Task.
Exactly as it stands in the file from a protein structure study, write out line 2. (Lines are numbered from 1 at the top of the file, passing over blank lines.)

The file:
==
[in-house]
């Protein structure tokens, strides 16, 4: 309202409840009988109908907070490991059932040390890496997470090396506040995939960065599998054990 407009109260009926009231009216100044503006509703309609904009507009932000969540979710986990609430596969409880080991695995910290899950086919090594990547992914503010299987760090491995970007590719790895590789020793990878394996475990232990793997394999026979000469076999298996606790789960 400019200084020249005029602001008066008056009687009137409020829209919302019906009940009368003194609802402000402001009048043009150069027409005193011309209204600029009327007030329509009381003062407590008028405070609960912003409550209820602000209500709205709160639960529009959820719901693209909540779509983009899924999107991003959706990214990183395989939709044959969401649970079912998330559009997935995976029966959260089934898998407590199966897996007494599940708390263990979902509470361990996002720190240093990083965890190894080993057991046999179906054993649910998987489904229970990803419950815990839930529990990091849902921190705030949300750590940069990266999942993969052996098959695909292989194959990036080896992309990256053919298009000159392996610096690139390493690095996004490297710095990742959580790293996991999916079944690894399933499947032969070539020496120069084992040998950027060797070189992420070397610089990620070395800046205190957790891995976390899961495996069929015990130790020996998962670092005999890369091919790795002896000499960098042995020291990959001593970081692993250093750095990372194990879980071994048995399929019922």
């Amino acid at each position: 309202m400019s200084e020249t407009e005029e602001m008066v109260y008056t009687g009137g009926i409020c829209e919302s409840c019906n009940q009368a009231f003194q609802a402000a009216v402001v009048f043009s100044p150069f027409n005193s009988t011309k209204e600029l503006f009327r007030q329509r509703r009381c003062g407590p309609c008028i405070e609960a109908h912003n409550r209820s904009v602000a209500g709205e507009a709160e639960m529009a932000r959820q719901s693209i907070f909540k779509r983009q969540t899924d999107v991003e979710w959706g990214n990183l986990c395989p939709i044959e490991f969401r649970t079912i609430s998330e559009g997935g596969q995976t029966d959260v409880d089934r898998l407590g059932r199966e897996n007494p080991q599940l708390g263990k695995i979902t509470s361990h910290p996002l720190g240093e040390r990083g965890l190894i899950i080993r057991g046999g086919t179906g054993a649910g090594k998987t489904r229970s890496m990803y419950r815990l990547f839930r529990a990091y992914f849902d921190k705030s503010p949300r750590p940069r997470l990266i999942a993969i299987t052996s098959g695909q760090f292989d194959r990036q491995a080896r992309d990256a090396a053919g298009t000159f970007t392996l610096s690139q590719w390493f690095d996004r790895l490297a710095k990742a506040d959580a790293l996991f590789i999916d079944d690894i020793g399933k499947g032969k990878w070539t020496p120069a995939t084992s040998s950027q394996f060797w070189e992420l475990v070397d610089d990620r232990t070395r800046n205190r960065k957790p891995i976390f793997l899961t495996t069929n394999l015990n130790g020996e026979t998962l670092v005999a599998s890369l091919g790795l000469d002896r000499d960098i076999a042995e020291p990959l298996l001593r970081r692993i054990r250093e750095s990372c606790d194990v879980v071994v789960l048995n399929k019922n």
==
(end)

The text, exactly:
């Protein structure tokens, strides 16, 4: 309202409840009988109908907070490991059932040390890496997470090396506040995939960065599998054990 407009109260009926009231009216100044503006509703309609904009507009932000969540979710986990609430596969409880080991695995910290899950086919090594990547992914503010299987760090491995970007590719790895590789020793990878394996475990232990793997394999026979000469076999298996606790789960 400019200084020249005029602001008066008056009687009137409020829209919302019906009940009368003194609802402000402001009048043009150069027409005193011309209204600029009327007030329509009381003062407590008028405070609960912003409550209820602000209500709205709160639960529009959820719901693209909540779509983009899924999107991003959706990214990183395989939709044959969401649970079912998330559009997935995976029966959260089934898998407590199966897996007494599940708390263990979902509470361990996002720190240093990083965890190894080993057991046999179906054993649910998987489904229970990803419950815990839930529990990091849902921190705030949300750590940069990266999942993969052996098959695909292989194959990036080896992309990256053919298009000159392996610096690139390493690095996004490297710095990742959580790293996991999916079944690894399933499947032969070539020496120069084992040998950027060797070189992420070397610089990620070395800046205190957790891995976390899961495996069929015990130790020996998962670092005999890369091919790795002896000499960098042995020291990959001593970081692993250093750095990372194990879980071994048995399929019922």